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U.S. Navy Museum Cold War Gallery Lesson Plan
Sailing Blind: The Challenges of a Submarine's Navigator
Developed by John Clark, Physics Teacher and Military Historian, Deltona High School, Deltona, FL
2012 Naval Historical Foundation STEM-H Teacher Fellowship
 

 
  Instructional Goal

How does a submariner navigate when submerged? Let your students find out as they explore the concept of vector addition as used in the Navy to combine dead reckoning calculations and inertial navigation data to determine the ships position after many hours under the sea. Can the students navigate through the Strait of Gibraltar to reach a safe port?

Students will complete activities applying the concept of vector addition to a real world application - a submariner calculating the ship's position in the water while submerged.

Background

In the early days of sailing, navigating by the stars or celestial navigation kept ships on course. A tool called a sextant allowed a sailor to calculate the ship's position with a fair degree of accuracy. A sextant allowed the navigator to determine the angle between a selected star and the horizon. The sextant measured the angle from the horizon up to the star. Using simple trigonometry a possible range of positions could be determined. By determining the angle to other stars, an accurate position can be found.

When sailing under the water getting a star fix is difficult as submarines have no windows and when it surfaces it is highly vulnerable to detection. Avoiding detection remains a submarine's greatest protection. Still, a submarine navigator must have a good sense of where the ship is even when underwater and underway.

With advances in technology it has become easier for a submarine to know its current location with high precision. Often, only putting up the periscope a few feet above the water line is enough to get a location "fix" in today's world. Ironically, while the math is automated and the data transfer lighting fast, the concept of today's state of the art GPS tracking is still based on the same "triangulation" principles used with the sextant.

So how do you navigate a submarine underwater? The answer is a combination of two systems that can calculate a ship's position - dead reckoning and inertial navigation. Dead reckoning uses a fixed starting point and then adds the speed and direction of ship to determine the current position. However going in a straight line in the ocean is difficult in comparison to dry land. Currents and tides in the water are also moving the ship around while it sails along and if these factors are not accounted for it is very likely that the navigator is not where he thinks he is.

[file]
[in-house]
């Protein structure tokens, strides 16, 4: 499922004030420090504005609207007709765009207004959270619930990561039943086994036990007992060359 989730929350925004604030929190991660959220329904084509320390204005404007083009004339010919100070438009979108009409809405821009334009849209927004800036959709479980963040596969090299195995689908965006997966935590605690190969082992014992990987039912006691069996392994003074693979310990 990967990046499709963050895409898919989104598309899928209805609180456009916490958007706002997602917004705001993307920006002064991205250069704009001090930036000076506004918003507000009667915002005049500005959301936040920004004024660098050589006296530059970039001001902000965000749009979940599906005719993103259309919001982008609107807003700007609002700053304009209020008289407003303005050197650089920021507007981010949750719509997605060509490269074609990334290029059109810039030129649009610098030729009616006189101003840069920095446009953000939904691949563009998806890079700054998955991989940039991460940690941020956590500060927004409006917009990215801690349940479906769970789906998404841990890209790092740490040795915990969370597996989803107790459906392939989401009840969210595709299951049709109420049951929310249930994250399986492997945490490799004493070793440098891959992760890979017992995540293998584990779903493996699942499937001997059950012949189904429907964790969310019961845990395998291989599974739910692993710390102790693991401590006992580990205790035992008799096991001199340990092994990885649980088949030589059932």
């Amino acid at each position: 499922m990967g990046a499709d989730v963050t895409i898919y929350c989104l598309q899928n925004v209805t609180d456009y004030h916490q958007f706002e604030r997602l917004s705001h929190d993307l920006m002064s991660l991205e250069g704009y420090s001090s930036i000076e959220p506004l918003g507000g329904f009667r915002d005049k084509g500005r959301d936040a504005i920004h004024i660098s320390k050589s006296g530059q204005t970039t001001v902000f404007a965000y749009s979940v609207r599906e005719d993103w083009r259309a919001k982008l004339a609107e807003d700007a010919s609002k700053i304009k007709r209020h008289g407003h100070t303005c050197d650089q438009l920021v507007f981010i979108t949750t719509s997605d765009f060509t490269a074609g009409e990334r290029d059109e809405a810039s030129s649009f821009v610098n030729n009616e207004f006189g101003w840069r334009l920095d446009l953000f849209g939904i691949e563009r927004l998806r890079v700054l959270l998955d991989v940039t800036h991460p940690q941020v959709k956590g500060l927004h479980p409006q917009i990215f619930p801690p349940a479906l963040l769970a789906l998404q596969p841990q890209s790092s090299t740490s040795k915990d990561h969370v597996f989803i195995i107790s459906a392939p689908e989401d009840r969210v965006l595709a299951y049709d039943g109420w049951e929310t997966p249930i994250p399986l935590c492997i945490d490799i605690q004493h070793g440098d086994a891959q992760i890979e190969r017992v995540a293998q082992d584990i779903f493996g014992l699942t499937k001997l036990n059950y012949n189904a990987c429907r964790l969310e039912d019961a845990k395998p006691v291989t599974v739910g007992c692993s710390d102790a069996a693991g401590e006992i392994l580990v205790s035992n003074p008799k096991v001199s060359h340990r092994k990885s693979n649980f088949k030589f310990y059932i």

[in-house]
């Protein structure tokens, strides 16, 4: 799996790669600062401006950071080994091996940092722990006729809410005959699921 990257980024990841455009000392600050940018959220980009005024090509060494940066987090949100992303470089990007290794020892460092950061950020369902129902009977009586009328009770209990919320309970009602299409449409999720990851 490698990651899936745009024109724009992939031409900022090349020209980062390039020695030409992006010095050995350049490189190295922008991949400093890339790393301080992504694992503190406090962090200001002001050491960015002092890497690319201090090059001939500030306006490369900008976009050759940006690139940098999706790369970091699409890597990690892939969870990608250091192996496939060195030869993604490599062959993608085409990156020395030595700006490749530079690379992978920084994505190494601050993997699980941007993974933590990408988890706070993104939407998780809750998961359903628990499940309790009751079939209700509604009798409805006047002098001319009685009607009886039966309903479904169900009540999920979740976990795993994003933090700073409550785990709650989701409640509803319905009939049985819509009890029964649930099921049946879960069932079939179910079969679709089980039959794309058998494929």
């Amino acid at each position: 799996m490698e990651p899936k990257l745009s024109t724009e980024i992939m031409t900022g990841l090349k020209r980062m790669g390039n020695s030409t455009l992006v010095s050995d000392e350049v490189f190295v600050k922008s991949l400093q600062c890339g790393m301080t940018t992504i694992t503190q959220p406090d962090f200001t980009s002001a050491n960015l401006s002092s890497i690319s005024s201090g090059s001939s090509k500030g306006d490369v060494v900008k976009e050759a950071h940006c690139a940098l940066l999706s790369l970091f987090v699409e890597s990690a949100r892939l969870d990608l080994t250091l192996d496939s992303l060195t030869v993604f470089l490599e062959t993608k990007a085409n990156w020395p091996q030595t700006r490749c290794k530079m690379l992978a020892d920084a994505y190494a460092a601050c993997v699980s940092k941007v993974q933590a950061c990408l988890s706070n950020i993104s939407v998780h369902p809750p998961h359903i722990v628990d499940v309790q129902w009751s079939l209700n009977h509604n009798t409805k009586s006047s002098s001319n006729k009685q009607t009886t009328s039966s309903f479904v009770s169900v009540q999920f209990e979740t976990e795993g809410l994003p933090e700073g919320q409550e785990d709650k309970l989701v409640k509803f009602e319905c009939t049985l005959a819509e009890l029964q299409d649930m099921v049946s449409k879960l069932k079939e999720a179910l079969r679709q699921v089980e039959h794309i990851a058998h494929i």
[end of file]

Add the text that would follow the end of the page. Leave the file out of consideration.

To account for the factors of current, tides, and not steering straight, the navigator uses additional information collected from the inertial guidance system which collects data on forces acting on the ship. If a current is pushing the ship, or there is a change in speed, or there are small course changes, the inertial guidance system will collect that data for the navigator to use in adjusting the position calculation predicted by dead reckoning. The inertial guidance system uses gyroscopes and accelerometers to detect a ships movement. In a sense, the two devises sit in the middle of the ship and the ship moves around it.

Teacher Help
Download Teacher Help Guide in PDF format by clicking icon
Download Lesson Plan Resource Kit by clicking icon
Resources

Inertial Navigation systems - overview:  www.usnavymuseum.org/Ex2_Navigation.asp.

Inertial Navigation systems - how they work:  en.wikipedia.org/wiki/Inertial_navigation_system.

Gyroscopes explained:  en.wikipedia.org/wiki/Gyroscopes.

Accelerometers explained:  en.wikipedia.org/wiki/Accelerometer.

Background on Celestial Navigation:  en.wikipedia.org/wiki/Celestial_navigation.

play videoNavy Satellite Navigation Video:  This 1967 Navy film explains the highly successful Navy Navigation Satellite System (NAVSAT), which was built during the 1960's, and operated through 1996. It includes a detailed explanation of the computing equipment used to operate the system in the 1960's.

play videoReading Navy Charts:  Nautical Charts - "Reading Charts" 1999 US Navy Navigation Training.

Click icon to download Activity in PDF format
Finding the Strait of Gibraltar

Background:

 
Approximately 9 miles (14 km) wide at its narrowest point, the Strait of Gibraltar is the entry point into the Mediterranean Sea from the Atlantic Ocean. It's bordered by the continents of Africa and Europe, and the countries of Morocco, Spain, the British colony of Gibraltar, and the Spanish exclave of Ceuta. It is the only way for a submarine assigned to patrol the Mediterranean Sea to transit from the Atlantic Ocean. For a submerged submarine a 9 mile opening is considered very narrow and dangerous to transit submerged due to the turbulent currents. However due to the rough surface waters and extensive shipping traffic, the transit is commonly done submerged. The satellite photo to the right shows the compressed water flow as the forces of the Atlantic are pushed through a very narrow opening.


Objective:

Use vector addition to adjust your dead reckoning location from where you think you are to where you really are.

Materials:

Activity worksheet (basic): Click Here

Activity worksheet (advanced): Click Here

Instructions:

Students will work with two scenarios of data to calculate a final position. One is for a basic class and one is for a more challenging assignment.

 
 

 

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